Try to keep an eye on your ultimate objective (to teach them self-control), take a few breaths and slow down. Look laterally— broaden your focus. The key with discipline, just like painting a wall, is in the preparation. (And we can do much of the preparation before an incident even occurs, when we are not stressed).
The whole idea behind preparation is trying to avoid a crisis. The more clear the ‘family rules’ are, the more consistently they are applied, the more aware everyone is of behavioural expectations, then the less need for discipline, and the easier it is to implement when required . We are setting up for success.
The first thing parents need to do is talk to each other. We need to be aware of our partner’s thoughts about discipline. Parents don’t have to agree about everything, but it helps to be on same page on most things, especially important and emotionally charged matters.
Assuming you have reached agreement on a disciplinary issue, you then need to take it to the person who will be on the receiving end — your child. If they are old enough, they should be allowed some input at this point. Being involved in negotiations and agreements prior to events increases your child’s sense of participation and ownership. (‘Yeah, I know I agreed that if I didn’t do all my homework by dinner time I couldn’t watch TV that night.’). In these negotiations, always reflect on whether you are being reasonable – does your child have a good chance they are going to be able to meet your expectations?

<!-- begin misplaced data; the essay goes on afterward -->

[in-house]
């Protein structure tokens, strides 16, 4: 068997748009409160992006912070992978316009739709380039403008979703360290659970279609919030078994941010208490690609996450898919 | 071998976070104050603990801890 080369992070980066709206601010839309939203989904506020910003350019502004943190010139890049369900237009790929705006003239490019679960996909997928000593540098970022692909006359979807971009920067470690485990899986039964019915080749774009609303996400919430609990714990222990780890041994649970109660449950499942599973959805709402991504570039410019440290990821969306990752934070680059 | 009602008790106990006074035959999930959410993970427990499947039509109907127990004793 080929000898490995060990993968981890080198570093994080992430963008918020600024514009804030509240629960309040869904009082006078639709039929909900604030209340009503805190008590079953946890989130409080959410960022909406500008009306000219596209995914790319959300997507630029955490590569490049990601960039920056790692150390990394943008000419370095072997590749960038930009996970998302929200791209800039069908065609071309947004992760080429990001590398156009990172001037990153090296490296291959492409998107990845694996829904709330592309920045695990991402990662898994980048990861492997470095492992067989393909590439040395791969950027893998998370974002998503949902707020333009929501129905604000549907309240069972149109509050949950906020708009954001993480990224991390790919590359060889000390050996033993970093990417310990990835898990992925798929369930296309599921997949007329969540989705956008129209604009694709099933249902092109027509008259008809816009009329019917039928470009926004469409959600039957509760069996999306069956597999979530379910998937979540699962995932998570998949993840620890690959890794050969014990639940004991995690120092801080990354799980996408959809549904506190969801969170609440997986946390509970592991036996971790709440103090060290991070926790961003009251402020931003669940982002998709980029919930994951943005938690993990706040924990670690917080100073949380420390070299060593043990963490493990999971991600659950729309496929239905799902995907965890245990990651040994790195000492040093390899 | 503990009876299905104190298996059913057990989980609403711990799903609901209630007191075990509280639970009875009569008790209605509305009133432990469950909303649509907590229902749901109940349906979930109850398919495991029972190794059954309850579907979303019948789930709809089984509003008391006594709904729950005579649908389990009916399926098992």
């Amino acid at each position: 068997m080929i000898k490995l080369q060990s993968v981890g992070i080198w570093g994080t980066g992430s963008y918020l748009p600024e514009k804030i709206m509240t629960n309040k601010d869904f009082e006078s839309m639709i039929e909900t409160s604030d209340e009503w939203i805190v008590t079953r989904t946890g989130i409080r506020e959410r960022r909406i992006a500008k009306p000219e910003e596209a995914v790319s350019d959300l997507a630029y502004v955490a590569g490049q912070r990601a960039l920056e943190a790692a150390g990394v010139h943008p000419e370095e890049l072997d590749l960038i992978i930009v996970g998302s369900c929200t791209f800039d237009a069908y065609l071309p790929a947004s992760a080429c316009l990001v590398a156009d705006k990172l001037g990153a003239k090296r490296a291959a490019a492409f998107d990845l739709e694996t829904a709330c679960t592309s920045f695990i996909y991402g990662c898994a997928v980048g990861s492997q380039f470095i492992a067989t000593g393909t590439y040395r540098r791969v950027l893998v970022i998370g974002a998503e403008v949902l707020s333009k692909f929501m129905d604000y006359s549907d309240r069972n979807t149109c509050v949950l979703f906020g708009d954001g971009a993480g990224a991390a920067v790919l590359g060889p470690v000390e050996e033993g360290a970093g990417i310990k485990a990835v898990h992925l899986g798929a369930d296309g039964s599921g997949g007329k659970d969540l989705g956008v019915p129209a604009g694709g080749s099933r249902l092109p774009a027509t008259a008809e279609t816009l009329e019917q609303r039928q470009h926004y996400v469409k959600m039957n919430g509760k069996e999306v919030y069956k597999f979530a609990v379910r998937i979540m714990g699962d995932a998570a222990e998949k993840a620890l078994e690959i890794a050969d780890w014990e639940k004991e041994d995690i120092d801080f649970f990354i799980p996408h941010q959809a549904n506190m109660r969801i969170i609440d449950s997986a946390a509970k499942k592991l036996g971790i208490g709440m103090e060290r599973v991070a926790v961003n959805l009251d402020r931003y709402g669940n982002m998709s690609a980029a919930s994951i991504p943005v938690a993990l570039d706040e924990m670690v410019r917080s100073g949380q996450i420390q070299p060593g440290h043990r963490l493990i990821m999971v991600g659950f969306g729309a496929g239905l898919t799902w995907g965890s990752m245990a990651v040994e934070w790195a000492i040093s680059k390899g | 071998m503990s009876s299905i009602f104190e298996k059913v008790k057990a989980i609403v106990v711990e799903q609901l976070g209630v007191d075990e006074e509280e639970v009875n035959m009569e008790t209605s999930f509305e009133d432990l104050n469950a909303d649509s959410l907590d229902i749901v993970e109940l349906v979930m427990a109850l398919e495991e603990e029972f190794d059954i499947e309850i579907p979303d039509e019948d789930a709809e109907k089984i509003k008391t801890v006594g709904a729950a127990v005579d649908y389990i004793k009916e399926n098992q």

So, what are the rules of the family?
The overall structure is more important than specific rules. It is like having a policy and procedure manual in a workplace; you don’t have to know everything in it (does anybody ever?).
Structure leads to fewer decisions needing to be made on the run, hence less conflict. It makes things predictable. If there’s too much structure, however, (take note, you anal types out there) it can squash innovation and potentially your child’s sense of independence. If a small child is expected to keep all their toys arranged immaculately, and is never allowed to have the blocks and dolls out to play at the same time, they may be less inclined to explore and play in imaginative ways.
While I said that children (if mature enough) can be involved in setting rules, obviously families are not democracies, with everyone having an equal voice. Families require parents to guide and lead. They need to be the ones in charge, in the same way a teacher needs to control a classroom. It’s entirely appropriate for the parents (and teachers) to have the final say in matters affecting children in their care. That said, kids should be allowed some voice.
Remember to ask them what they think about different issues. This helps them develop skills like self-awareness and reflection. We’re teaching them how to cope when things don’t go their way.
In summary, preparation is about having a set of rules in place that everyone’s aware of, and also understands what happens when they are broken. According to Stanley Turecke and Sarah Wernick in Normal Children Have Problems Too:
A child should not be punished unless the expectation, rule and consequence are clearly articulated ahead of time.
I made the point earlier that most of the time our reaction to unwanted behaviour should be no reaction. Children crave our attention (even if it means getting into trouble), so by not providing it we hold all the aces. The art of ignoring is a practiced but underrated skill.
However, there are clearly times where unwanted behaviour needs to have a consequence. These will be discussed in the next post.